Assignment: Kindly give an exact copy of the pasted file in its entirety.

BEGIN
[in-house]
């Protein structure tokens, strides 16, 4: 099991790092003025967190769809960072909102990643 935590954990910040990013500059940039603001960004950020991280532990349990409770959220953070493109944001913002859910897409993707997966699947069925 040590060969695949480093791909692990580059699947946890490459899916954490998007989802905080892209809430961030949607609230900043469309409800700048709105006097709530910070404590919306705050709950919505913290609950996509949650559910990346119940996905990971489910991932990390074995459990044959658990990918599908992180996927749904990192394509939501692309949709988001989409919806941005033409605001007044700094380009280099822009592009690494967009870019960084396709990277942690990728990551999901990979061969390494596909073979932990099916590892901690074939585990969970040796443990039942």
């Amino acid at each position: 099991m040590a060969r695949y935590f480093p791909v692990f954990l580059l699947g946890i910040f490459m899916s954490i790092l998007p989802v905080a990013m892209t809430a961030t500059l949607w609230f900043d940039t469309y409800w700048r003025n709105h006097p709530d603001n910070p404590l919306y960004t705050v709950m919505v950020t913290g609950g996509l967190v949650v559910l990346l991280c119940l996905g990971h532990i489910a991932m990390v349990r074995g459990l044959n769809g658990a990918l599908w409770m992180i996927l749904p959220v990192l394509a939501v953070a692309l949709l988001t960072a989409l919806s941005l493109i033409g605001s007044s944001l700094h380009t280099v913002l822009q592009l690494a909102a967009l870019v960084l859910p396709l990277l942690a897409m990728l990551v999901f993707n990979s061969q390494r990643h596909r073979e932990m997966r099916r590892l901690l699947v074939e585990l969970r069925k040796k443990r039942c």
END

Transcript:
[in-house]
């Protein structure tokens, strides 16, 4: 099991790092003025967190769809960072909102990643 935590954990910040990013500059940039603001960004950020991280532990349990409770959220953070493109944001913002859910897409993707997966699947069925 040590060969695949480093791909692990580059699947946890490459899916954490998007989802905080892209809430961030949607609230900043469309409800700048709105006097709530910070404590919306705050709950919505913290609950996509949650559910990346119940996905990971489910991932990390074995459990044959658990990918599908992180996927749904990192394509939501692309949709988001989409919806941005033409605001007044700094380009280099822009592009690494967009870019960084396709990277942690990728990551999901990979061969390494596909073979932990099916590892901690074939585990969970040796443990039942």
């Amino acid at each position: 099991m040590a060969r695949y935590f480093p791909v692990f954990l580059l699947g946890i910040f490459m899916s954490i790092l998007p989802v905080a990013m892209t809430a961030t500059l949607w609230f900043d940039t469309y409800w700048r003025n709105h006097p709530d603001n910070p404590l919306y960004t705050v709950m919505v950020t913290g609950g996509l967190v949650v559910l990346l991280c119940l996905g990971h532990i489910a991932m990390v349990r074995g459990l044959n769809g658990a990918l599908w409770m992180i996927l749904p959220v990192l394509a939501v953070a692309l949709l988001t960072a989409l919806s941005l493109i033409g605001s007044s944001l700094h380009t280099v913002l822009q592009l690494a909102a967009l870019v960084l859910p396709l990277l942690a897409m990728l990551v999901f993707n990979s061969q390494r990643h596909r073979e932990m997966r099916r590892l901690l699947v074939e585990l969970r069925k040796k443990r039942c």